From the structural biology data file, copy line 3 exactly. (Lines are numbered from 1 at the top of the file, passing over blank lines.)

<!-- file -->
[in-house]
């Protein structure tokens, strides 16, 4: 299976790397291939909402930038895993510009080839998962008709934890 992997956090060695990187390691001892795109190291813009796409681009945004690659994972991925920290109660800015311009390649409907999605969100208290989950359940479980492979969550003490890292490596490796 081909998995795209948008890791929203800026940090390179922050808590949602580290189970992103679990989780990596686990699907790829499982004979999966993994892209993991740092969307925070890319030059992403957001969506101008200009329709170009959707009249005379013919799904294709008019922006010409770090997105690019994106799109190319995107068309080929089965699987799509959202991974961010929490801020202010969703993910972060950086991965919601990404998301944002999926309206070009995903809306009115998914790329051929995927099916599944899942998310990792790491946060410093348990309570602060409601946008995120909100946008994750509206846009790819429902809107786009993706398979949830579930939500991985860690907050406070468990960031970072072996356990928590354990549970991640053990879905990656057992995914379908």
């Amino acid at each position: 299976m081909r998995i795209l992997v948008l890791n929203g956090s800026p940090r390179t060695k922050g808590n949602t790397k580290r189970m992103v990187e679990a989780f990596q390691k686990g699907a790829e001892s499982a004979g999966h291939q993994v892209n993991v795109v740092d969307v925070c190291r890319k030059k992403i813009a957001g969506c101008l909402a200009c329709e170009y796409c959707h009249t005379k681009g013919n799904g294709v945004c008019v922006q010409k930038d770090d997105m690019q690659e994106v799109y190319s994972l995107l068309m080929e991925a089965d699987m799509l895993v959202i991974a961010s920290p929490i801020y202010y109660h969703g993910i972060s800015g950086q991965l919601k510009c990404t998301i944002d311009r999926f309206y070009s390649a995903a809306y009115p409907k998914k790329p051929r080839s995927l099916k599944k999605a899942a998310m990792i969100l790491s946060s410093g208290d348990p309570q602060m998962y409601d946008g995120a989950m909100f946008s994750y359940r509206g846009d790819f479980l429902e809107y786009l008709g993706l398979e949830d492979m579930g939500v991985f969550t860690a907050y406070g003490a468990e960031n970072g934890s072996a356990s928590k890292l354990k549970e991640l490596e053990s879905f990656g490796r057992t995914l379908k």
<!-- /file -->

């Amino acid at each position: 299976m081909r998995i795209l992997v948008l890791n929203g956090s800026p940090r390179t060695k922050g808590n949602t790397k580290r189970m992103v990187e679990a989780f990596q390691k686990g699907a790829e001892s499982a004979g999966h291939q993994v892209n993991v795109v740092d969307v925070c190291r890319k030059k992403i813009a957001g969506c101008l909402a200009c329709e170009y796409c959707h009249t005379k681009g013919n799904g294709v945004c008019v922006q010409k930038d770090d997105m690019q690659e994106v799109y190319s994972l995107l068309m080929e991925a089965d699987m799509l895993v959202i991974a961010s920290p929490i801020y202010y109660h969703g993910i972060s800015g950086q991965l919601k510009c990404t998301i944002d311009r999926f309206y070009s390649a995903a809306y009115p409907k998914k790329p051929r080839s995927l099916k599944k999605a899942a998310m990792i969100l790491s946060s410093g208290d348990p309570q602060m998962y409601d946008g995120a989950m909100f946008s994750y359940r509206g846009d790819f479980l429902e809107y786009l008709g993706l398979e949830d492979m579930g939500v991985f969550t860690a907050y406070g003490a468990e960031n970072g934890s072996a356990s928590k890292l354990k549970e991640l490596e053990s879905f990656g490796r057992t995914l379908k």